While it's important to understand and support gifted team members, remember to treat all of your people fairly to avoid any accusations of preferential treatment. And they must be made aware of what is acceptable behavior, and what level of performance you expect from them.
Here are six steps to help you to become that benevolent guardian:
1. Acknowledge Giftedness
By acknowledging a person's giftedness, and encouraging them to acknowledge it, you can bring their talents to the fore. You can help them to feel fulfilled and to be proactive in managing their own talents.
2. Tackle the Pitfalls of Giftedness
Your gifted team member may be bullied by people who don't understand them, or they may intimidate people who can't keep up with them. You can help them to see how other people might perceive their behavior as critical, condescending or arrogant.
Encourage them to engage with colleagues using small talk, and offer them coaching on how to be a team player. They could work on improving their communication skills to listen, to respond, and to question better, and not to "talk down" to people, for example.
Help them to manage distractions and workloads, as gifted people can be prone to experiencing stress and burnout.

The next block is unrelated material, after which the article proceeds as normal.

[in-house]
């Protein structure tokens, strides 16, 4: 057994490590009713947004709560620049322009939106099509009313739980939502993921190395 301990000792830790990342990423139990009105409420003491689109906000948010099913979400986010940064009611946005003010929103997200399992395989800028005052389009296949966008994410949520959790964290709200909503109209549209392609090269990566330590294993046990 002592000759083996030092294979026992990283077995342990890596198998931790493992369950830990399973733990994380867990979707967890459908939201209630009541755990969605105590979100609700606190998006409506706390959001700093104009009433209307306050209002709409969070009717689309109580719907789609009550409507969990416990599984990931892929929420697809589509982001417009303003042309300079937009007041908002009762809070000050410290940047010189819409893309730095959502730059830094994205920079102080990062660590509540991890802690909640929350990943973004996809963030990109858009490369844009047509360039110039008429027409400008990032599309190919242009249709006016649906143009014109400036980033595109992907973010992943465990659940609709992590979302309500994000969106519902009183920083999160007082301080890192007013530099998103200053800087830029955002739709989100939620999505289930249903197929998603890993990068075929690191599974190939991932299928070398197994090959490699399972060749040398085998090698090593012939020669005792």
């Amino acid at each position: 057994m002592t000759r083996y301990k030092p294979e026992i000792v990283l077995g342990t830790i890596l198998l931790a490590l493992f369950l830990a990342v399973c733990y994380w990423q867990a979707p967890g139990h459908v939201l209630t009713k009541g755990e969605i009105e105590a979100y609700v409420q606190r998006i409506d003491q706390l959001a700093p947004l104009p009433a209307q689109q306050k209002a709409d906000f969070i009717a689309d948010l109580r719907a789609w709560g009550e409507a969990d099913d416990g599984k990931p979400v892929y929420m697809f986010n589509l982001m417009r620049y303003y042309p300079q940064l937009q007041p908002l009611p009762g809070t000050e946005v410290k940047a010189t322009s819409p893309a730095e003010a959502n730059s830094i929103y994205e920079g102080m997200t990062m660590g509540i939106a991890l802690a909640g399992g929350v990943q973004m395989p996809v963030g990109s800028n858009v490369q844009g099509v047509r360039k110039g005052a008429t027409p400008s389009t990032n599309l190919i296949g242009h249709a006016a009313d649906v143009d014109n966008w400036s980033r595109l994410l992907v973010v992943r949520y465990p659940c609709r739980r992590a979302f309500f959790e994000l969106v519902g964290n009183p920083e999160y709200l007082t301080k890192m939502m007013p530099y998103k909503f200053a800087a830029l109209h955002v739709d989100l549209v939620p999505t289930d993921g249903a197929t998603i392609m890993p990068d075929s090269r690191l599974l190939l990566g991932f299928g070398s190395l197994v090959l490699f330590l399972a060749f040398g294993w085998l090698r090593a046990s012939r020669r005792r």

3. Set Challenging Tasks and Projects
Give them tasks that are stretching, interesting and challenging. Gifted people tend to have low boredom thresholds, so they are unlikely to enjoy or engage with routine or repetitive jobs. Assign tasks that play to and develop their strengths. Get them to perform a Personal SWOT Analysis to better understand their strengths.
You can learn more about how to motivate and engage your stellar performers in our article, Managing High Achievers.
4. Allow Autonomy
Give them time and space for researching and thinking. Gifted people don't like to feel confined by rules or by structured, micromanaged environments. So, as far as their role permits, give them some freedom and room for spontaneity, and to explore their own ideas.
However, you may still need to set some boundaries to ensure that they are accountable for their work and that they meets their objectives.